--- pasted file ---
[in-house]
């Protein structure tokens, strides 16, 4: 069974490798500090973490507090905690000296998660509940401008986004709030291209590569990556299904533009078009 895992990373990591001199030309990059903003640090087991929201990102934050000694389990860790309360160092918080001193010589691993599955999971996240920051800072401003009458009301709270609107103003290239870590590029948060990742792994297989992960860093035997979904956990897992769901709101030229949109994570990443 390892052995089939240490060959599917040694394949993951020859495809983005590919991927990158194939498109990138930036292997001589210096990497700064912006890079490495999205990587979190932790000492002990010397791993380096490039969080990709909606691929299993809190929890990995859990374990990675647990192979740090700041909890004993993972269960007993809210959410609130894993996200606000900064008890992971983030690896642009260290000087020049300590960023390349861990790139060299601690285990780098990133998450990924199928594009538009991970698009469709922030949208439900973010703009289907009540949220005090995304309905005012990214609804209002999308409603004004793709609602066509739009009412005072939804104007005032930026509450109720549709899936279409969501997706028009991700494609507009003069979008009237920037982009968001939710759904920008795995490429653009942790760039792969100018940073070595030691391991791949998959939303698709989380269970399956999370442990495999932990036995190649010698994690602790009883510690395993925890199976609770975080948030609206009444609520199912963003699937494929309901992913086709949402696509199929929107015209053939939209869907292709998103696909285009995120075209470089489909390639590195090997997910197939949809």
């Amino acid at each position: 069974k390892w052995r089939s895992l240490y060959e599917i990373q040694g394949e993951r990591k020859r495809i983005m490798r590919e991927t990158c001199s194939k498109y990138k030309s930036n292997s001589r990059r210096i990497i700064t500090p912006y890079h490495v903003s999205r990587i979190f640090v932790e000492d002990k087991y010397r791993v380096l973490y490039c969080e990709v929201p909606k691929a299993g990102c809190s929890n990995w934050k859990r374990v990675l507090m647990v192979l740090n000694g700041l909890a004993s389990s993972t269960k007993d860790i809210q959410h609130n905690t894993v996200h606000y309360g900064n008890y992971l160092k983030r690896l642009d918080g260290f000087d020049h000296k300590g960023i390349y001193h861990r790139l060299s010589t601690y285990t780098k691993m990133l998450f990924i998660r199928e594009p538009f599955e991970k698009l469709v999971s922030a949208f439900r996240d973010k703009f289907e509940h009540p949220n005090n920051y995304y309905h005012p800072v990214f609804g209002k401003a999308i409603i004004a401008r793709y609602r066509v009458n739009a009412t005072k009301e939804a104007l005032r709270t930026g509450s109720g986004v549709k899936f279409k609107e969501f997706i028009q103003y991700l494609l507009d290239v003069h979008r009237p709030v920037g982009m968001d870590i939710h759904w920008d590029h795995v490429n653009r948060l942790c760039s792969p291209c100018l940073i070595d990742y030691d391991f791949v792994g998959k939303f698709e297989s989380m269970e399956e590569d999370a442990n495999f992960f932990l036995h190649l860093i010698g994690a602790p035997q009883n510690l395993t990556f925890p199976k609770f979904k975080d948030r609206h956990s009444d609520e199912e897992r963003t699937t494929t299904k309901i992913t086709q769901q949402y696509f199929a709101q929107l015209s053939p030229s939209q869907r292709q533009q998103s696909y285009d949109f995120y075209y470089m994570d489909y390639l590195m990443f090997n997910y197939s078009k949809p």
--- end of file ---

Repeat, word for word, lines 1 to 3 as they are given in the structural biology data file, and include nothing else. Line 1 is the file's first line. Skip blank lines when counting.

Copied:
[in-house]
């Protein structure tokens, strides 16, 4: 069974490798500090973490507090905690000296998660509940401008986004709030291209590569990556299904533009078009 895992990373990591001199030309990059903003640090087991929201990102934050000694389990860790309360160092918080001193010589691993599955999971996240920051800072401003009458009301709270609107103003290239870590590029948060990742792994297989992960860093035997979904956990897992769901709101030229949109994570990443 390892052995089939240490060959599917040694394949993951020859495809983005590919991927990158194939498109990138930036292997001589210096990497700064912006890079490495999205990587979190932790000492002990010397791993380096490039969080990709909606691929299993809190929890990995859990374990990675647990192979740090700041909890004993993972269960007993809210959410609130894993996200606000900064008890992971983030690896642009260290000087020049300590960023390349861990790139060299601690285990780098990133998450990924199928594009538009991970698009469709922030949208439900973010703009289907009540949220005090995304309905005012990214609804209002999308409603004004793709609602066509739009009412005072939804104007005032930026509450109720549709899936279409969501997706028009991700494609507009003069979008009237920037982009968001939710759904920008795995490429653009942790760039792969100018940073070595030691391991791949998959939303698709989380269970399956999370442990495999932990036995190649010698994690602790009883510690395993925890199976609770975080948030609206009444609520199912963003699937494929309901992913086709949402696509199929929107015209053939939209869907292709998103696909285009995120075209470089489909390639590195090997997910197939949809």
């Amino acid at each position: 069974k390892w052995r089939s895992l240490y060959e599917i990373q040694g394949e993951r990591k020859r495809i983005m490798r590919e991927t990158c001199s194939k498109y990138k030309s930036n292997s001589r990059r210096i990497i700064t500090p912006y890079h490495v903003s999205r990587i979190f640090v932790e000492d002990k087991y010397r791993v380096l973490y490039c969080e990709v929201p909606k691929a299993g990102c809190s929890n990995w934050k859990r374990v990675l507090m647990v192979l740090n000694g700041l909890a004993s389990s993972t269960k007993d860790i809210q959410h609130n905690t894993v996200h606000y309360g900064n008890y992971l160092k983030r690896l642009d918080g260290f000087d020049h000296k300590g960023i390349y001193h861990r790139l060299s010589t601690y285990t780098k691993m990133l998450f990924i998660r199928e594009p538009f599955e991970k698009l469709v999971s922030a949208f439900r996240d973010k703009f289907e509940h009540p949220n005090n920051y995304y309905h005012p800072v990214f609804g209002k401003a999308i409603i004004a401008r793709y609602r066509v009458n739009a009412t005072k009301e939804a104007l005032r709270t930026g509450s109720g986004v549709k899936f279409k609107e969501f997706i028009q103003y991700l494609l507009d290239v003069h979008r009237p709030v920037g982009m968001d870590i939710h759904w920008d590029h795995v490429n653009r948060l942790c760039s792969p291209c100018l940073i070595d990742y030691d391991f791949v792994g998959k939303f698709e297989s989380m269970e399956e590569d999370a442990n495999f992960f932990l036995h190649l860093i010698g994690a602790p035997q009883n510690l395993t990556f925890p199976k609770f979904k975080d948030r609206h956990s009444d609520e199912e897992r963003t699937t494929t299904k309901i992913t086709q769901q949402y696509f199929a709101q929107l015209s053939p030229s939209q869907r292709q533009q998103s696909y285009d949109f995120y075209y470089m994570d489909y390639l590195m990443f090997n997910y197939s078009k949809p």